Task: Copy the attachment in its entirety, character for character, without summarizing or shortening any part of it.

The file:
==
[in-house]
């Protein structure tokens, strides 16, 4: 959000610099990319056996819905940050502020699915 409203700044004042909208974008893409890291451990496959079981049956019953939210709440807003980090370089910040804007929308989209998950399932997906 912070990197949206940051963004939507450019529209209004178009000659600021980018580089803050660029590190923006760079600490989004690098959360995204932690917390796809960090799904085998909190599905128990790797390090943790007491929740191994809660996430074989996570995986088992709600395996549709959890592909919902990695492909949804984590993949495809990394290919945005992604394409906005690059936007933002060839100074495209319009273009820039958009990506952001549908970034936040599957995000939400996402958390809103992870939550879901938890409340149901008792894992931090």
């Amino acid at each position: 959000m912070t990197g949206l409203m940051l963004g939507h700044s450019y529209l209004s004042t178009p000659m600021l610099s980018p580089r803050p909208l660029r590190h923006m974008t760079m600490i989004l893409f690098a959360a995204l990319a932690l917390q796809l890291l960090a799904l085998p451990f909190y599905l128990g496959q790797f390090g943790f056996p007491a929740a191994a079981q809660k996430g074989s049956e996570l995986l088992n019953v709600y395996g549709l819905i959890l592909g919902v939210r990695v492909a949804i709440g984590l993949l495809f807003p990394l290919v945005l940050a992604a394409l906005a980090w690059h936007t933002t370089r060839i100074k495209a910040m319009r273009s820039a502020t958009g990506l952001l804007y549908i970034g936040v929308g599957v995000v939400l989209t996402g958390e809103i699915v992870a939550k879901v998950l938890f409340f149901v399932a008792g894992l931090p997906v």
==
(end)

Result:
[in-house]
């Protein structure tokens, strides 16, 4: 959000610099990319056996819905940050502020699915 409203700044004042909208974008893409890291451990496959079981049956019953939210709440807003980090370089910040804007929308989209998950399932997906 912070990197949206940051963004939507450019529209209004178009000659600021980018580089803050660029590190923006760079600490989004690098959360995204932690917390796809960090799904085998909190599905128990790797390090943790007491929740191994809660996430074989996570995986088992709600395996549709959890592909919902990695492909949804984590993949495809990394290919945005992604394409906005690059936007933002060839100074495209319009273009820039958009990506952001549908970034936040599957995000939400996402958390809103992870939550879901938890409340149901008792894992931090």
């Amino acid at each position: 959000m912070t990197g949206l409203m940051l963004g939507h700044s450019y529209l209004s004042t178009p000659m600021l610099s980018p580089r803050p909208l660029r590190h923006m974008t760079m600490i989004l893409f690098a959360a995204l990319a932690l917390q796809l890291l960090a799904l085998p451990f909190y599905l128990g496959q790797f390090g943790f056996p007491a929740a191994a079981q809660k996430g074989s049956e996570l995986l088992n019953v709600y395996g549709l819905i959890l592909g919902v939210r990695v492909a949804i709440g984590l993949l495809f807003p990394l290919v945005l940050a992604a394409l906005a980090w690059h936007t933002t370089r060839i100074k495209a910040m319009r273009s820039a502020t958009g990506l952001l804007y549908i970034g936040v929308g599957v995000v939400l989209t996402g958390e809103i699915v992870a939550k879901v998950l938890f409340f149901v399932a008792g894992l931090p997906v």